Body and Mind
Alex and Ronni - Publicity Shot

The Jessie Project – Part 1

category_bug_ageism.gif My job search has lasted, so far, an alarmingly long time - nearly eight months. You can hardly ever prove the problem is age discrimination – less than a third of such legal actions are decided in favor of the plaintiff, and that’s at the firing end of employment. It is all but impossible to prove what is called “failure to hire” based on age - no one ever says outright, “You’re too old for us.”

But you know in your bones when it happens.

Last time I was conducting a job search – from July 2000 until September 2001 – I came to believe that my age was a hindrance. Several times, recruiters and hiring managers who had been enthusiastic on the telephone and eager to meet me, were oddly subdued when I walked into their offices. One told me, when I arrived at 10AM, that the position had been filled. I had little reason to believe him as we had set up our appointment at 4PM the previous afternoon.

Angry, frustrated and scared about my future but with plenty of time on my hands, I decided to test if age discrimination was limiting my search.

To do so, I created an alter ego whose work experience matched my own, but who was younger than I was. I borrowed my mother’s maiden name, Jessie Banta. I gave Jessie my cell phone number, keeping the land line for myself. I signed her up for a Web-based email account in her name and then created her resume in a different format from mine with fictional, but believable employer names.

Jessie got the same job titles as my own, but I reworded the descriptions and accomplishments to avoid giving away the game to any sharp-eyed readers, and I jiggered the employment dates a bit for more variety.

With the inclusion of some of my television experience, Jessie’s resume became a close, substantive match to my own. The only real difference was that her experience began in 1988, making her appear to be about 33 or 34 years old if you did the math. Neither of us listed education information because I don’t have a degree and I wanted an equal test.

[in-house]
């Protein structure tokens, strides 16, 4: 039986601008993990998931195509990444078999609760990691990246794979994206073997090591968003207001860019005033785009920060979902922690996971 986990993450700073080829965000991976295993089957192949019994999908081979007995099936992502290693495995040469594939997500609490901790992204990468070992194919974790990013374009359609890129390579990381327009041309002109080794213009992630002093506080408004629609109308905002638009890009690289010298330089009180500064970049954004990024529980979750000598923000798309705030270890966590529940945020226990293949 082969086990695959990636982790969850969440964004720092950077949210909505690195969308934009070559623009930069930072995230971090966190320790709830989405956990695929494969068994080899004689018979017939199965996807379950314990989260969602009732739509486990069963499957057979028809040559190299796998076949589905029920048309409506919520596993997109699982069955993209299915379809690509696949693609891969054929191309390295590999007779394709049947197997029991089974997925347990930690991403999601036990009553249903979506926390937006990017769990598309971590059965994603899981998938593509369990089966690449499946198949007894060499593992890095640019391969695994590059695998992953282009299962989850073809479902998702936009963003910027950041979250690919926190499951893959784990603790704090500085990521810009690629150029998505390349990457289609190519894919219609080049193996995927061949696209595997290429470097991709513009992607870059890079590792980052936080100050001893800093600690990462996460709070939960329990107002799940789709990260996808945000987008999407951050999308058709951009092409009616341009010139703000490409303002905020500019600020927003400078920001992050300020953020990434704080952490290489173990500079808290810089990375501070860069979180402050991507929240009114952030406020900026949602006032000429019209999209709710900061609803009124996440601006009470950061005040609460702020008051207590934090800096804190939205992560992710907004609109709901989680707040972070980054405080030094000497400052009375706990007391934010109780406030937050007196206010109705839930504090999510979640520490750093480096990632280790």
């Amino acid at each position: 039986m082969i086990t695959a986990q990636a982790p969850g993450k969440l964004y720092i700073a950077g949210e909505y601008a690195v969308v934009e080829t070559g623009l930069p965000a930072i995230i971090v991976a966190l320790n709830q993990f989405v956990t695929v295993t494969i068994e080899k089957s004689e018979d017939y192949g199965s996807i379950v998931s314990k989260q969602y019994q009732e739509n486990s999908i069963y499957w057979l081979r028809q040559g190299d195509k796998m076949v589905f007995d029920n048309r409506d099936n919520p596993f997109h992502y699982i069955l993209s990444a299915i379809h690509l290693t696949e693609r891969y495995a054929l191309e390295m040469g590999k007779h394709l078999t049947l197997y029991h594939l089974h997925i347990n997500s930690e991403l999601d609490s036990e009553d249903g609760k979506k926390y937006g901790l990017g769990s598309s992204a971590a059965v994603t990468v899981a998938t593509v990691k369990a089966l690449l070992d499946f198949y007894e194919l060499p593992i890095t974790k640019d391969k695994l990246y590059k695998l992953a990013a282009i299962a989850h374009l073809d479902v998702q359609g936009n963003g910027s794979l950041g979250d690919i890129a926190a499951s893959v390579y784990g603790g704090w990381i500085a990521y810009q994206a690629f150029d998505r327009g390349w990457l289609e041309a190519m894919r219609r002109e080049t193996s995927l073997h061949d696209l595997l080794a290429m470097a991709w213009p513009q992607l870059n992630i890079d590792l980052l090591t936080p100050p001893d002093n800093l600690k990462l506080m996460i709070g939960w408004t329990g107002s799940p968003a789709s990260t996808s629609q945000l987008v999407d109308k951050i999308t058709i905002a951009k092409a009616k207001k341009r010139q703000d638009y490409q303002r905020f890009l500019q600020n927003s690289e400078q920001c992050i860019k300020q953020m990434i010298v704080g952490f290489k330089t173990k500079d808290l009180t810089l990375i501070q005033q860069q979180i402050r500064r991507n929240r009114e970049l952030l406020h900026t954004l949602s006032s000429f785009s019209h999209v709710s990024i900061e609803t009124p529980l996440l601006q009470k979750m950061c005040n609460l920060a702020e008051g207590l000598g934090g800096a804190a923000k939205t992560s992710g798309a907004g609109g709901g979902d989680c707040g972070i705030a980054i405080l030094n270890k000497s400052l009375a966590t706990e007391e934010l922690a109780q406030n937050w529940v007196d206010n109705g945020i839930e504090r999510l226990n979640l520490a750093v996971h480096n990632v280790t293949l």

And thus, The Jessie Project was born.

Jessie’s first resume and cover letter went by email to a recruiter to whom I had sent mine, without response so far, a week earlier. To my astonishment, not five minutes after I hit the Send button, Jessie’s phone rang – it was the recruiter.

The conversation was a repeat of one I had run into as myself far too often:

RECRUITER: (at high speed) Hi-I’m-Jane-from-XYZ-Company-and-I-just-got-your-resume. Fantastic. What-salary-are-you-looking-for?

JESSIE: (slower) Thank you for calling, Jane. Could you tell me something about the position before we discuss salary?

RECRUITER: I need to know what kind of money you’re looking for first.

JESSIE: That’s hard to say without knowing more about the job.

RECRUITER: I’ll have to call you back.

In those 15 seconds, I learned two new things: A young-looking resume gets immediate attention, and young candidates are no less plagued by incompetent recruiters than older ones.

The Jessie Project - Part 2


You've barely begun your tale, and already it is sad. How creative of you to have come up with Jessie. You should have been able to land a good position, strictly on the basis of your having conceived and carried out such an investigation. Did you?

A scientific test eh? That's better than just grumbling. The situation is exactly the same over here unless you want to work on a check-out. By the way, Oliver is just beautiful. T

This is fascinating Ronni. I can't wait to read the second instalment. I think this should be required reading for everybody who recruits.

I wonder if you could turn this idea ("Jessie") into a book and market it to baby boomers. It might not make age discrimination go away, but it would showcase your talent, make you some money (maybe), and let others suffering from age discrimination know that they are not alone.

You reminded me of an interview I attended a couple of years ago. A brochure I had designed which included samples of my work, and my accompanying resume got me the interview, but when I arrived for the interview the interviewer couldn't get it over fast enough. He flipped through the pages of my portfolio with barely stopping to really look at the work. He emphasized that they didn't have the time for hand-holding (I have no idea why) and asked me what I thought my level of expertise was with Adobe Illustrator. (I thought my work spoke clearly for itself, and must have done earlier when he assumed I was much younger and called for the interview.)

He also asked if I had an eye for detail. I replied that indeed I did and friends and co-workers often asked me to review work for them because they trusted me to find any errors or omissions.

When I got home I wrote a thank you letter for the interview and took the opportunity to emphasize what I thought were my strong points. I thought I would provide an example of my attention to detail by pointing out the several errors that existed on their web site. It was probably not a good move, but I have the gut feeling that the real reason I was immediately not considered was because of my age.

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